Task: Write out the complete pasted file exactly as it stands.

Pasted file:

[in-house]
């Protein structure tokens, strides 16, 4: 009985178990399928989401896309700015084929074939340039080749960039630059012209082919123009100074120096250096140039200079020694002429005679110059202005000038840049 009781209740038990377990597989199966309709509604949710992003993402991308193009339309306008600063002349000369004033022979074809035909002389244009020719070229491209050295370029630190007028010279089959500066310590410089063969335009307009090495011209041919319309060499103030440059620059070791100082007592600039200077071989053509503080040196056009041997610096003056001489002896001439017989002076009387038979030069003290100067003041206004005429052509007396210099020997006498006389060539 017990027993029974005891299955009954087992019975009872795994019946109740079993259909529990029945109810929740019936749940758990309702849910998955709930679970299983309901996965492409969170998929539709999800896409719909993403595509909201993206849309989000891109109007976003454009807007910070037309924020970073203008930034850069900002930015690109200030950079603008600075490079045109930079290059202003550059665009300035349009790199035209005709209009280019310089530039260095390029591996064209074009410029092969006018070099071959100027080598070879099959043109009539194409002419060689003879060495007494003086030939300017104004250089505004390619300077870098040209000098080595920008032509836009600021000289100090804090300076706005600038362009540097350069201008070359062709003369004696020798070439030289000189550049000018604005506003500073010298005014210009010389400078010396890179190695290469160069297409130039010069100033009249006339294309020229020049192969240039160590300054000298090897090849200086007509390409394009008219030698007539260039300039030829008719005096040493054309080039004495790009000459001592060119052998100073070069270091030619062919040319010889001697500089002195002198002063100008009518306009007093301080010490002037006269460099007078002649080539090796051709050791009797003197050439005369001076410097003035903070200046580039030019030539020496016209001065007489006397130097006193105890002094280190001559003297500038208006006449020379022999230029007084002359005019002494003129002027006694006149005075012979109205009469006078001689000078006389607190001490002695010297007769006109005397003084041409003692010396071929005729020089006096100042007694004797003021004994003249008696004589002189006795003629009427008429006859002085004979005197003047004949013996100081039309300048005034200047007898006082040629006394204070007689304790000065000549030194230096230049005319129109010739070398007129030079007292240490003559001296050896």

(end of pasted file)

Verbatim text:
[in-house]
């Protein structure tokens, strides 16, 4: 009985178990399928989401896309700015084929074939340039080749960039630059012209082919123009100074120096250096140039200079020694002429005679110059202005000038840049 009781209740038990377990597989199966309709509604949710992003993402991308193009339309306008600063002349000369004033022979074809035909002389244009020719070229491209050295370029630190007028010279089959500066310590410089063969335009307009090495011209041919319309060499103030440059620059070791100082007592600039200077071989053509503080040196056009041997610096003056001489002896001439017989002076009387038979030069003290100067003041206004005429052509007396210099020997006498006389060539 017990027993029974005891299955009954087992019975009872795994019946109740079993259909529990029945109810929740019936749940758990309702849910998955709930679970299983309901996965492409969170998929539709999800896409719909993403595509909201993206849309989000891109109007976003454009807007910070037309924020970073203008930034850069900002930015690109200030950079603008600075490079045109930079290059202003550059665009300035349009790199035209005709209009280019310089530039260095390029591996064209074009410029092969006018070099071959100027080598070879099959043109009539194409002419060689003879060495007494003086030939300017104004250089505004390619300077870098040209000098080595920008032509836009600021000289100090804090300076706005600038362009540097350069201008070359062709003369004696020798070439030289000189550049000018604005506003500073010298005014210009010389400078010396890179190695290469160069297409130039010069100033009249006339294309020229020049192969240039160590300054000298090897090849200086007509390409394009008219030698007539260039300039030829008719005096040493054309080039004495790009000459001592060119052998100073070069270091030619062919040319010889001697500089002195002198002063100008009518306009007093301080010490002037006269460099007078002649080539090796051709050791009797003197050439005369001076410097003035903070200046580039030019030539020496016209001065007489006397130097006193105890002094280190001559003297500038208006006449020379022999230029007084002359005019002494003129002027006694006149005075012979109205009469006078001689000078006389607190001490002695010297007769006109005397003084041409003692010396071929005729020089006096100042007694004797003021004994003249008696004589002189006795003629009427008429006859002085004979005197003047004949013996100081039309300048005034200047007898006082040629006394204070007689304790000065000549030194230096230049005319129109010739070398007129030079007292240490003559001296050896």